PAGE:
This haven amongst the brick piers holding up the shed was obviously a regular resort for The Runt, maybe even home. There was an accumulation of old bones in various states of denudation and crunchedness. There was a large piece of tattered green tarpaulin and a number of shredded old jumpers and a blanket all wadded into a very comfortable nest. The pup shut up and gave himself a distracted scratch behind the ear, a quick spot of attention to his pizzle and then he got up and went over to give The Runt a good introductory smelling. The Runt did the same. There must have been something in the air that morning. They were instant, inseparable companions from that moment on.

In time the pup grew larger and stronger on the tucker they scavenged about for. It wasn’t exactly a good life, living on human garbage and scraps, but they were their own dogs and their own company was enough for each of them.

Late one spring day they’d found a dead lamb on the outskirts of town. The crows and maggots had already had the best of it but there was still plenty of good left. They crunched on it a bit, really enjoying the sweet fragrance of decay. They chewed on the woolly carcase until after dusk. There was still a sizeable chunk of the lamb left and they’d decided to drag it home so they could enjoy the smell later. Perhaps even have a roll in it. It hadn’t worked out for them though. The very next day while Mongrel and The Runt were pursuing their morning rounds the owner of the shed had come out the back to get something he’d stored there. Opening the door had been assaulted by the gorge raising stench of animal corruption and death seeping up through the ill-fitting boards of the floor. He soon discovered the malodorous carcase and the detritus of the dogs’ lives under the shed. Holding his breath and pulling all manner of disagreeable faces, he’d cleared the whole lot out. By the time the dogs got back that evening the shed’s owner had installed chicken wire between all the outside piers. The dogs couldn’t get in. They hung around a while, half-heartedly scratching and chewing on the chicken wire, but it was no good. They’d have to move on.

It was Mongrel who had found their new home at the ice-works. He’d been bounding after a big rat that had disappeared under the tangle of bent and rusted rebar and broken concrete that was the remains of the loading dock. Once out of the sun Mongrel lost interest in the rat as he looked around in the dark cool where the collapsed front of the dock created a commodious and weatherproof space. Mongrel clambered back outside to bark The Runt over so he could give it his approval. Both satisfied, they’d taken to searching out some new bedding for a nest and within a few days they were as right as rain. Nobody would disturb them here. This was a place abandoned by humans.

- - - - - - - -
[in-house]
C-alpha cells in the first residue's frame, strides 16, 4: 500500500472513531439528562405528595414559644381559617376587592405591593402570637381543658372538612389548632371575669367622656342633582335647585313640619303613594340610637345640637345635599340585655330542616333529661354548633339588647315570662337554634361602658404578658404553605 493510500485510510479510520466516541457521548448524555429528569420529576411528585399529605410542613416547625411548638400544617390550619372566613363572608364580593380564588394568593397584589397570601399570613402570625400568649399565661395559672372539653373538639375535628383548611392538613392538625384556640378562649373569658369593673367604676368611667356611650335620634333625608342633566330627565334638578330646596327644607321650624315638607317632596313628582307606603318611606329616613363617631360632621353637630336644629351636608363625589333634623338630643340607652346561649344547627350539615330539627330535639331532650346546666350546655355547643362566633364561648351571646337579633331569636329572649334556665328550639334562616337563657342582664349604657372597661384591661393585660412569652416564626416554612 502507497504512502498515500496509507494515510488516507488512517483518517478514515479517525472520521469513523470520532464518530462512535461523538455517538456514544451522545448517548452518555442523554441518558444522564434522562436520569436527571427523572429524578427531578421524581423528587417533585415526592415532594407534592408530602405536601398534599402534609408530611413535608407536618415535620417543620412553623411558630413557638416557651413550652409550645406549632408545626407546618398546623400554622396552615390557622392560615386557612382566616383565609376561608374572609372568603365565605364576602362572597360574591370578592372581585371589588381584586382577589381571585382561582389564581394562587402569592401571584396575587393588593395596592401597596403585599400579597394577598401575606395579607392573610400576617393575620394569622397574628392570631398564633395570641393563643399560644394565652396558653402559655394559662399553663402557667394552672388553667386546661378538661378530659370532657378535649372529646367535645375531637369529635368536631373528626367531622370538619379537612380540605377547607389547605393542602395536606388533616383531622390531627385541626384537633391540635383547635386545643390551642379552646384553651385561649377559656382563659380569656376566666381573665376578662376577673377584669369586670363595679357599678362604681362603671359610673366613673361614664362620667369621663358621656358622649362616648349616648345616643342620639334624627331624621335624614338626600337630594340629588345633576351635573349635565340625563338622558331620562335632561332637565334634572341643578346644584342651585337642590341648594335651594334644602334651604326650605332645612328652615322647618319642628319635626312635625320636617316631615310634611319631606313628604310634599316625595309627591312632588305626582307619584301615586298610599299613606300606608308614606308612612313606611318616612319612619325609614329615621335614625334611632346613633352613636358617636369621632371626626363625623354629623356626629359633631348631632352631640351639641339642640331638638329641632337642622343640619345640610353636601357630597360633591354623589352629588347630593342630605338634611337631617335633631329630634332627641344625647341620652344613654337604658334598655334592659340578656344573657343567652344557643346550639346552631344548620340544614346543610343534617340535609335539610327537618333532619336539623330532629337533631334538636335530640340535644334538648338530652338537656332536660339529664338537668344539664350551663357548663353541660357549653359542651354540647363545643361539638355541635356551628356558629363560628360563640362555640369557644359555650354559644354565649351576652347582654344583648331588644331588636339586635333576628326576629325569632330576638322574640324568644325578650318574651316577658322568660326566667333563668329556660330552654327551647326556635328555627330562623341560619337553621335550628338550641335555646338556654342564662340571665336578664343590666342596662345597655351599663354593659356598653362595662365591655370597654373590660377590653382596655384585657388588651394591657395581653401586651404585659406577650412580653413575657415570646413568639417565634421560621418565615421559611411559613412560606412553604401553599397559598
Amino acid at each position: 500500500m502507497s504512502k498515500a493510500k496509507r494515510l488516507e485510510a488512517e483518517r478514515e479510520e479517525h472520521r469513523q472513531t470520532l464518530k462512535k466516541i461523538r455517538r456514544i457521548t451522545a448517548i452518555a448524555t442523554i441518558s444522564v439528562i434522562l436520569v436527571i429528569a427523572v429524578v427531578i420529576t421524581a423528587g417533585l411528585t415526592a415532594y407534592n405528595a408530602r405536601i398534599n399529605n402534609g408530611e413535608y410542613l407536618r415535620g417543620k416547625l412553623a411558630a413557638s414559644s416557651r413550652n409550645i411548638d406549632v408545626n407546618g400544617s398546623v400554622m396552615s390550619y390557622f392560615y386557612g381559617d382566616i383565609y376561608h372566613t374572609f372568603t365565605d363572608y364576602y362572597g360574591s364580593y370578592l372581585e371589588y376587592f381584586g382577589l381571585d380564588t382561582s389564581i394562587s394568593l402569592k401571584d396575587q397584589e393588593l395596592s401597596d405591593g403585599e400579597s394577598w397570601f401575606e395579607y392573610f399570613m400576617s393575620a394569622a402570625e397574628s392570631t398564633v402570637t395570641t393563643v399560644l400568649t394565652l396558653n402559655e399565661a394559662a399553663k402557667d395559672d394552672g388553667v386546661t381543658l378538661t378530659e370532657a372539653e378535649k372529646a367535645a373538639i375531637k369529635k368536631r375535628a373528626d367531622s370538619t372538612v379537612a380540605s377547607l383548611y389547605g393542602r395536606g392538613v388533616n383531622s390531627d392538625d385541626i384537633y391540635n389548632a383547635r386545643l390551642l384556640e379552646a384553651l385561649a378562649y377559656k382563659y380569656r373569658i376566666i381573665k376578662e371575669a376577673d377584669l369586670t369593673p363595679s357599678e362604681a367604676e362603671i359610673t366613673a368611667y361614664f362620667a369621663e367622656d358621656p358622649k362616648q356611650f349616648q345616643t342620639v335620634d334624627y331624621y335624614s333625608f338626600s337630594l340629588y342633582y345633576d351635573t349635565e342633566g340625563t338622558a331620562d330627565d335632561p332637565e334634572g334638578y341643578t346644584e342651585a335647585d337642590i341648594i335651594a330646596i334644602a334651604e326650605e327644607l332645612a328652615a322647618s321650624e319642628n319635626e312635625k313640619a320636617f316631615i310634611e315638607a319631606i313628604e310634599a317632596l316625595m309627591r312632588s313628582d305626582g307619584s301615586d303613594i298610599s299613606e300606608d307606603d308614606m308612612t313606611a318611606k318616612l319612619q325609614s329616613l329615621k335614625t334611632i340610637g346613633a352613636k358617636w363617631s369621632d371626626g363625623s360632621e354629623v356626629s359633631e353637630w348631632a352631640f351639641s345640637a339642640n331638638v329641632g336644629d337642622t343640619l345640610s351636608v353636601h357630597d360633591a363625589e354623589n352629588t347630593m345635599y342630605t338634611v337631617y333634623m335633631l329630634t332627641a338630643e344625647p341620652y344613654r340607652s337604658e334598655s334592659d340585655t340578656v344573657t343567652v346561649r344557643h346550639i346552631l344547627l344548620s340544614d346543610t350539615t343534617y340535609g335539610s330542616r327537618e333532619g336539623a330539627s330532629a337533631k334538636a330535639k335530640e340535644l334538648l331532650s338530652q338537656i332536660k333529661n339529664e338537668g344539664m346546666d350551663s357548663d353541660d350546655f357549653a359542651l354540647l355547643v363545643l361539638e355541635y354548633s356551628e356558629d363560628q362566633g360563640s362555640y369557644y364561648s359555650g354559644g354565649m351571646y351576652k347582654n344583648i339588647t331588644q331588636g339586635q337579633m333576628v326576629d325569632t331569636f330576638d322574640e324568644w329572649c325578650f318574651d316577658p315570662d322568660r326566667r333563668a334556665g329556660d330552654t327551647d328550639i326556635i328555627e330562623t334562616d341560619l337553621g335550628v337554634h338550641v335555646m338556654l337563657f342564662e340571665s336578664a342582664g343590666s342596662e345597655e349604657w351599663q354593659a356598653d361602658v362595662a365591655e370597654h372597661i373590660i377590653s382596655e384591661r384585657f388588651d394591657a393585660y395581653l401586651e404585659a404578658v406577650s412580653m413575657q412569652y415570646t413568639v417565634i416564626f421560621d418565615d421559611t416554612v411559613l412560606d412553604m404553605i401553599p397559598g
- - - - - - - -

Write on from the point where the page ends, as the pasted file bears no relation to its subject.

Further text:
Humans are odd things. Sometimes Mongrel thought they were better off without them and other days, when he saw house dogs playing with their human companions, he wished he and The Runt had someone to throw the ball and play Frisbee with, a basket and a blanket by the fire to go home to. The Runt didn’t like people at all. He’d been cruelly treated as a pup and would often draw close to Mongrel and growl if a person took an interest in them. He could carry off a very forbidding act of aggressive posturing with all the attendant growling and barking, but he was only a little more than a handful so no-one was fooled no matter how good a performance The Runt gave.

It was one of the humans that regularly gathered in the front bar at The Freemasons Hotel that confirmed the two canine companions in their names. Mongrel was just returning to The Runt from a little way up the street where he had run after a cattle-truck on its way out to Wellington. He’d given it a great deal of barking and lunging at the tyres of the speeding, clattering, rattling monster right up to the turn by the Baths. The Heeler in the dog box under the trailer had said “g’day”; just one bark before being obscured by the dust as the semi turned the corner.

It was quiet in the front bar at The Freemasons. The radio was playing the races at Towac Park. Truant smoke from the neglected durries hanging from every drinker’s lip lazily filled the afternoon air. The barman, cleaning glasses and looking out through the street doors had opined, “That silly mongrel’ll get himself run over one of these days.” It was just for something to say while they all waited for the next race on 2GZ. “Not that mongrel. He’s too bloody smart.” another drinker had responded. “Too bloody smart by half. Have you ever seen a more fit pair of strays than that mongrel and the runt he has for an oppo?” He turned the page on his form guide and made a few notations for upcoming races. “They get around like they own the place. Old MacCafferty’s feedin’ ’em most mornin’s.” The other drinkers nodded as though that explained and settled the matter. It seemed that in no time at all the dogs were known around town as that Mongrel and The Runt, and being officially named seemed to give the dogs a legitimacy and license not vouchsafed to other canines in the small central western town. Molong really was their town.

(Come back next week when out two intrepid hounds play cat and mouse with the dogcatcher and Old MacCafferty goes to hospital, creating a kerfuffle when Mongrel and The Runt come to visit.)